zoo. that's the plan, it may not happen but that's the plan. i see that as a good model for ioc why the u.s. couldn't be come in 20 years, where germany is today without basically any sacrifice, you know? when i say more jobs, i mean the are going to be decent jobs with good incomes. so yes, there will be a chechen mission in the nature of consumption starting with the consumption of energy, but once we undertake that transformation i don't see that we would have to necessarily also undertake major changes in the level of consumption as it affects energy. we have been talking all about energy but joe mentioned agriculture. that's a different story. roughly 80% of greenhouse gas emissions are from energy sources. but that still leaves 20% from everything else. the biggest single additional
source is agriculture. it's true we cannot keep running an agricultural system that first of all is eliminating the carbon sinks of force. so how do we maintain an agricultural system that enables people to be fed without destroying the forests as a resource speak with that's going to be a whole other panel probably. i see people san and i apologize for making you wait, i want to hear your questions. >> what went wrong and what went well? of years ago united arab emirates announce this tremendous project of having account, the city of about 50,000 people with zero net, and they were planning on even having a zero net during construction which, as a civil engineer, i can't compliment how can have equipment building
things without any emissions. but i'm just wondering up your failure to with either lessons learned what went well, what didn't go so well? anything applied elsewhere? >> -- can anything be applied elsewhere? >> there is a town in germany, it's a rural town that has actually operating at zero in missions right now. so that when went well. >> i think, you know, i think it is indicative of an approach that frankly a lot of the arab countries that have come in all countries have been pursuing which is to try to invest very heavily in sort of big renewable project the other figures anything wrong with that. what all of us are going to ultimately have to do is that it's going to be incremental.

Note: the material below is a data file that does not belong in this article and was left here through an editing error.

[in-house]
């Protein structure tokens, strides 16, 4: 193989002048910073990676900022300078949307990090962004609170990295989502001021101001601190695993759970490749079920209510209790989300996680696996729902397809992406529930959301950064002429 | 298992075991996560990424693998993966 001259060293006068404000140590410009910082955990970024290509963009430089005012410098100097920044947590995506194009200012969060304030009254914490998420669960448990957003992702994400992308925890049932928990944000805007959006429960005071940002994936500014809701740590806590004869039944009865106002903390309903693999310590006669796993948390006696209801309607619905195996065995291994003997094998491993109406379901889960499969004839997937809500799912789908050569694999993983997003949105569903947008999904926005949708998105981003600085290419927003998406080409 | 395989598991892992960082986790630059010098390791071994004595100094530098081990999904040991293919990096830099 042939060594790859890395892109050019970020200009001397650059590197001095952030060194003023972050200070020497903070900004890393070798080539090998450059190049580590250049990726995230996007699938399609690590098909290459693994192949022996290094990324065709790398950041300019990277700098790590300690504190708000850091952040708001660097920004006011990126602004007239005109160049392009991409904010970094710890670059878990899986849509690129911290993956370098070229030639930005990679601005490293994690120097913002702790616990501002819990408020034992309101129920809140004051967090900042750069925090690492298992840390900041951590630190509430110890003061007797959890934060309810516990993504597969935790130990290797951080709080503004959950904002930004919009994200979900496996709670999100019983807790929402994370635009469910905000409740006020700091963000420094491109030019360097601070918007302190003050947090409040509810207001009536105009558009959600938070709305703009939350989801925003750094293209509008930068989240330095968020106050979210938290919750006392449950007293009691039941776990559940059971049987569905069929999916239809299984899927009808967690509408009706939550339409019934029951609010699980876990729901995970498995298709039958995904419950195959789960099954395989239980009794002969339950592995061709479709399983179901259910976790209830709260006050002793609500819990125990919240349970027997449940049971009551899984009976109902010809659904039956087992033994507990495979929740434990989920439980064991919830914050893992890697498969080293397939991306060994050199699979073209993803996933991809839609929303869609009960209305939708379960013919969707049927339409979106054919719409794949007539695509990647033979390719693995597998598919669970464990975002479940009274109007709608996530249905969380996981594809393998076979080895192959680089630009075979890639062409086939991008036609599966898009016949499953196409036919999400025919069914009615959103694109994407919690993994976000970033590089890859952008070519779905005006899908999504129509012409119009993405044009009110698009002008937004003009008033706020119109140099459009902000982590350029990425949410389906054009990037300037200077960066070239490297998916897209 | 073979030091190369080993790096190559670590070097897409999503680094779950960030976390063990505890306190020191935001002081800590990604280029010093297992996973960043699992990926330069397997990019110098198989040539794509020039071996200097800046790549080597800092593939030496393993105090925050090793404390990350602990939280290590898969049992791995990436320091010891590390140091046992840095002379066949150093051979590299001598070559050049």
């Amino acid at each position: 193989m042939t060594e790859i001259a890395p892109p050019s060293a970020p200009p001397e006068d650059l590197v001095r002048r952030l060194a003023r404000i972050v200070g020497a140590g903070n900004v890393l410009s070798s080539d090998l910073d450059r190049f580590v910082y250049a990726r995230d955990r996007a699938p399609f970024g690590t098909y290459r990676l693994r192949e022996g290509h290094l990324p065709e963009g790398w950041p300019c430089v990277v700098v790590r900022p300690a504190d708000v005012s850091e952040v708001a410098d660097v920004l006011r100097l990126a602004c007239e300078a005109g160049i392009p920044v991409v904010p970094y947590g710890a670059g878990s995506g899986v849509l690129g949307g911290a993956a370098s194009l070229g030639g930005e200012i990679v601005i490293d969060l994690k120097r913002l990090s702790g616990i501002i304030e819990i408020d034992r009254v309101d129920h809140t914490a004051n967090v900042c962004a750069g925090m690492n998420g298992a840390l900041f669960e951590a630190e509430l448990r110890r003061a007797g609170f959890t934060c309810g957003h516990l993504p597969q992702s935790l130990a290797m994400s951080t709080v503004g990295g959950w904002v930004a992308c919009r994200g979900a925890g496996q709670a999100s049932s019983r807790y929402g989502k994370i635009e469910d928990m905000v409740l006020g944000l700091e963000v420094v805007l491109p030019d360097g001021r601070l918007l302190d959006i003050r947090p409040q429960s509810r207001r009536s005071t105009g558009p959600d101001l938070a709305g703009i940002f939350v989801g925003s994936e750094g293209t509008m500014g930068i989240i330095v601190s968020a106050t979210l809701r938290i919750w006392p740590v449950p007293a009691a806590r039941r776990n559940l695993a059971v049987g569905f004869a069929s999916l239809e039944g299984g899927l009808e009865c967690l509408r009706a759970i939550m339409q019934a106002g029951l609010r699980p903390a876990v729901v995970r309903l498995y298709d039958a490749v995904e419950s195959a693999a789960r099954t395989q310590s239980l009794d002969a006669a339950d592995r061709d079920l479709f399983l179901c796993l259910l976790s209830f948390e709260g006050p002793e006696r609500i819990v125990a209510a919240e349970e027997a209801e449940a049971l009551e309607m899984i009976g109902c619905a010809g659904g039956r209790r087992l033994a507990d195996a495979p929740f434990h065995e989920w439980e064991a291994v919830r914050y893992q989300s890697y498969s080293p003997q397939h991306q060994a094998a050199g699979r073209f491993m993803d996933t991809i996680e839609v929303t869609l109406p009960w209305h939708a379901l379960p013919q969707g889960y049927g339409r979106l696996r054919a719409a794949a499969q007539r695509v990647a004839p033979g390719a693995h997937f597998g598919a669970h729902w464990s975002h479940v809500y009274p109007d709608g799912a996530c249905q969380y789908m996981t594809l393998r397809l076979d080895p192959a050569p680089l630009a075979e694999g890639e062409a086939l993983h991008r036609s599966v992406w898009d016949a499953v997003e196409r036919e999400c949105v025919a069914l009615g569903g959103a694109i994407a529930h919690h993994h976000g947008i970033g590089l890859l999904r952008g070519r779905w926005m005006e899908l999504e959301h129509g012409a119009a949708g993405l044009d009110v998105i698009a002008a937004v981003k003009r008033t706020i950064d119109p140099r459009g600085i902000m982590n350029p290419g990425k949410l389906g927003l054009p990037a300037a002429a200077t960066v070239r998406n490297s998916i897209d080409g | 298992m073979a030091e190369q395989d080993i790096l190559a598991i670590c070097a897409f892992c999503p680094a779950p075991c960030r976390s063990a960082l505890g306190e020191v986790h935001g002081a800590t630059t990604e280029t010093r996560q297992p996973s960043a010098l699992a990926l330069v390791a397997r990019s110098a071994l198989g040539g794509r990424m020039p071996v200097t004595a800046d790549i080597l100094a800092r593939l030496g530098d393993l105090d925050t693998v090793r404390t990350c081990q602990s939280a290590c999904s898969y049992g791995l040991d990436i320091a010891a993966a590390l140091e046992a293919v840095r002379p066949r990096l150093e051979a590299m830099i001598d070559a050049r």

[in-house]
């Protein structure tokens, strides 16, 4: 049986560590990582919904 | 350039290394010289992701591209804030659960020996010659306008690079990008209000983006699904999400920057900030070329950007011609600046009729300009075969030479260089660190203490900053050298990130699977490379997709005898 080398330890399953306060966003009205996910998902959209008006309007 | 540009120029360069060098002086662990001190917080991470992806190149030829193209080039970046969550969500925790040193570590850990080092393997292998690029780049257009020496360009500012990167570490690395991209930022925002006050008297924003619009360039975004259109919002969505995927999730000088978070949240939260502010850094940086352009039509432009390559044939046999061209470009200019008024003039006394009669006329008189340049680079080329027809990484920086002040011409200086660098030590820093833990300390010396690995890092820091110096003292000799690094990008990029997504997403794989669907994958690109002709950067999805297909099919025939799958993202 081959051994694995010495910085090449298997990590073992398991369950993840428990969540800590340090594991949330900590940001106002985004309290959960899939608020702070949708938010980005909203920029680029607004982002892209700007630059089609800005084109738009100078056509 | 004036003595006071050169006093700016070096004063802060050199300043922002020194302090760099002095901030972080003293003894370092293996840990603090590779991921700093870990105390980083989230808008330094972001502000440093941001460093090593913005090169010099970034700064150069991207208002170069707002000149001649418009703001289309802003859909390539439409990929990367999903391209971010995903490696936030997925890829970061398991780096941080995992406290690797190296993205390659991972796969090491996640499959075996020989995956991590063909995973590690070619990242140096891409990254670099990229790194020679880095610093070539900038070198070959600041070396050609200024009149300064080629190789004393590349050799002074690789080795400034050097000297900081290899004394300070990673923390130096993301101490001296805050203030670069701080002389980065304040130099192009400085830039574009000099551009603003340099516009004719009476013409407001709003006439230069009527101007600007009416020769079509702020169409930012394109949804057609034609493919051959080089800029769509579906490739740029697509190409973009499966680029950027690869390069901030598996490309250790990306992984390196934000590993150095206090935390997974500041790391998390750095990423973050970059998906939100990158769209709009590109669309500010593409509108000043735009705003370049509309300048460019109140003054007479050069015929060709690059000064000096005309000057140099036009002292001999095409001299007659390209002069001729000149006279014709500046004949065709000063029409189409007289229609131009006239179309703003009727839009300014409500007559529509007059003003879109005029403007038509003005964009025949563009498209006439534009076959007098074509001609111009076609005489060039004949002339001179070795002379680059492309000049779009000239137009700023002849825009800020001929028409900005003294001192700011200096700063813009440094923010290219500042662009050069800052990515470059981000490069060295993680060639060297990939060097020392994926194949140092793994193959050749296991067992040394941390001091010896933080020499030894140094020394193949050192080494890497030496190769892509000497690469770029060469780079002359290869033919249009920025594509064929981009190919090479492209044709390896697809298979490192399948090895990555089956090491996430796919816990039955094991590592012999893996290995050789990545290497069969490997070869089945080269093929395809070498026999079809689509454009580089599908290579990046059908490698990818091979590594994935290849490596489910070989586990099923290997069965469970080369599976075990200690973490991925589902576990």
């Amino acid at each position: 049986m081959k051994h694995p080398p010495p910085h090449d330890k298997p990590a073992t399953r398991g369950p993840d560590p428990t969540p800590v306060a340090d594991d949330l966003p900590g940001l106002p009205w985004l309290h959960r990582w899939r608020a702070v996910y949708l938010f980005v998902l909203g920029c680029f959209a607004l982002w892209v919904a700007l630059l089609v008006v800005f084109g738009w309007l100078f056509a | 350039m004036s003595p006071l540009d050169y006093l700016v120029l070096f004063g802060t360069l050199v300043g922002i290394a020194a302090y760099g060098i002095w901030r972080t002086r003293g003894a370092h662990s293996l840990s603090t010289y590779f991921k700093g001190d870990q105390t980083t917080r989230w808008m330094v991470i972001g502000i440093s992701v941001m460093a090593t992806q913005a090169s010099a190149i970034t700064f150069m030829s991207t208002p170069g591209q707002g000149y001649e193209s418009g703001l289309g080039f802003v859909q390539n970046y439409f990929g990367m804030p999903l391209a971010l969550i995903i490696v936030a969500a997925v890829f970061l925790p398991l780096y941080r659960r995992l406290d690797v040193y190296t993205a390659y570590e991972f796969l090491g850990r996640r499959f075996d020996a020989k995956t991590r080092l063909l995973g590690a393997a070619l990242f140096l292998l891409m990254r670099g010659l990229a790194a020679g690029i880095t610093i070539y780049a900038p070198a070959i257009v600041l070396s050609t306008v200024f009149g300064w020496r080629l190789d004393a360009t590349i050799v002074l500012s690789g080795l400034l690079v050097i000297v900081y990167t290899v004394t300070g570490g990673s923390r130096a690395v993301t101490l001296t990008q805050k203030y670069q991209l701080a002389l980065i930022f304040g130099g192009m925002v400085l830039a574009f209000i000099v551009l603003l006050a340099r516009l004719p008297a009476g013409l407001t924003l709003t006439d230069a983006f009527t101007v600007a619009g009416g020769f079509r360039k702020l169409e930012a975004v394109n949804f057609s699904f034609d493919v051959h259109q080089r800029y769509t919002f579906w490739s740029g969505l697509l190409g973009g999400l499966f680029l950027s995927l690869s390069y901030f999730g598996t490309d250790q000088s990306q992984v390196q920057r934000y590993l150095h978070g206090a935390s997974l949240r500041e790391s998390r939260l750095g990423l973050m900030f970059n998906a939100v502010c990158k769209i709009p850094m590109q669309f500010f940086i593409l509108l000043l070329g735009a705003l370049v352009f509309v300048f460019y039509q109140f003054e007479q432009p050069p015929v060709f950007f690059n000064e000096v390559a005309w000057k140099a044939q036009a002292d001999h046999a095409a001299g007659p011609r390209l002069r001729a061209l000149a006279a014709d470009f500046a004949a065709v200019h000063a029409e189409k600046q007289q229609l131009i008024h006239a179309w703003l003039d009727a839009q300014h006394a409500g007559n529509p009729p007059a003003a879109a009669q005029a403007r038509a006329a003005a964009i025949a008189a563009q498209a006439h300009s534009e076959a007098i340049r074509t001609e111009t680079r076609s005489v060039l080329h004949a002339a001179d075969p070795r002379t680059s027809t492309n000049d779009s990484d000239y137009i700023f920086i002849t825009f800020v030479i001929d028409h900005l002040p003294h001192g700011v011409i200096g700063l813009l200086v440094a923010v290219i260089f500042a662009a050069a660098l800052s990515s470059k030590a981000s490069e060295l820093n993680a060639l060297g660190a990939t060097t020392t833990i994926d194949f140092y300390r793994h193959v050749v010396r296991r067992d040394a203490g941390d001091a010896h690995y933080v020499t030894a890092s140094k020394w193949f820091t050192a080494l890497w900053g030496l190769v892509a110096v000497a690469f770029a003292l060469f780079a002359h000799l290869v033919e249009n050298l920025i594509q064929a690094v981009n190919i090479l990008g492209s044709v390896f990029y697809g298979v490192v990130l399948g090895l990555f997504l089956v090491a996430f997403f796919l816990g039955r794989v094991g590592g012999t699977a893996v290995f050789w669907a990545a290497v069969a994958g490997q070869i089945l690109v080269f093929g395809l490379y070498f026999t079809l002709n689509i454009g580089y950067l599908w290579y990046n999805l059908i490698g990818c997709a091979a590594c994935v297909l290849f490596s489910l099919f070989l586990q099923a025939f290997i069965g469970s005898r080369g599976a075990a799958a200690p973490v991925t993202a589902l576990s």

i think, and i just wanted to briefly say if i were committed people at the green building conference nearby here were two redesign the building to make it very low energy continues renewable to take advantage zero, you would actually much rather be working in that building and ended building you are working out because they would have more daylight, fresher air and so on and so on. what we're going to have to do i think mostly it is prize, innovation and prize the move to do. i think it's realizing we're going to zero is the big paradigm shift. when she realized what the end state is, that all the things you have to do to get there are not sacrifices. they are just the things that have to do. and many of them will be very good that i think most people will be quite happier in 50 years if we were to pursue them
that if, compared to not pursue the i think it's very safe to say. >> joe, you mentioned that disinformation campaign and that's, frankly, what i find most offensive about this topic, that anyone who's doing that but particularly politicians as well as the fossil fuel industry as you mentioned, to me it's the opposite of the other side of the coin yelling fire in a crowded building, disabling the fire alarms when there's a fire. given that new york is considering taking action against exxon for concealing past research that indicated that climate change was a reality, do either of you have thoughts on the future of disinformation campaigns both in the political arena and in the fossil fuels arena? >> i just think we have to just